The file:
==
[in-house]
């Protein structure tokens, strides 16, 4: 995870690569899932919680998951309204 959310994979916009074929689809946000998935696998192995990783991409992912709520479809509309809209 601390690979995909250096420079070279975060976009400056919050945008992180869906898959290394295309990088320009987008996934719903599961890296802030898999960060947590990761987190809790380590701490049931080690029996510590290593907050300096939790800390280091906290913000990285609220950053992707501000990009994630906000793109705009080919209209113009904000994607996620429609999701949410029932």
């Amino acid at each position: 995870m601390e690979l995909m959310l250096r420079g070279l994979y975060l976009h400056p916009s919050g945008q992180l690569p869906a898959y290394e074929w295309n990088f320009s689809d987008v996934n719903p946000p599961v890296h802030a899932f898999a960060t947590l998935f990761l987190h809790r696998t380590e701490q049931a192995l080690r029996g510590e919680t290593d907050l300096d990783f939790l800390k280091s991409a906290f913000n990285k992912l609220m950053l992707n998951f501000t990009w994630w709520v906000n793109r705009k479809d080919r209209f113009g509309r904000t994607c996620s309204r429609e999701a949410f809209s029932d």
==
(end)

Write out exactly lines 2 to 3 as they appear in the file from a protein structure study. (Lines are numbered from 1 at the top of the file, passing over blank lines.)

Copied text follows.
């Protein structure tokens, strides 16, 4: 995870690569899932919680998951309204 959310994979916009074929689809946000998935696998192995990783991409992912709520479809509309809209 601390690979995909250096420079070279975060976009400056919050945008992180869906898959290394295309990088320009987008996934719903599961890296802030898999960060947590990761987190809790380590701490049931080690029996510590290593907050300096939790800390280091906290913000990285609220950053992707501000990009994630906000793109705009080919209209113009904000994607996620429609999701949410029932």
């Amino acid at each position: 995870m601390e690979l995909m959310l250096r420079g070279l994979y975060l976009h400056p916009s919050g945008q992180l690569p869906a898959y290394e074929w295309n990088f320009s689809d987008v996934n719903p946000p599961v890296h802030a899932f898999a960060t947590l998935f990761l987190h809790r696998t380590e701490q049931a192995l080690r029996g510590e919680t290593d907050l300096d990783f939790l800390k280091s991409a906290f913000n990285k992912l609220m950053l992707n998951f501000t990009w994630w709520v906000n793109r705009k479809d080919r209209f113009g509309r904000t994607c996620s309204r429609e999701a949410f809209s029932d």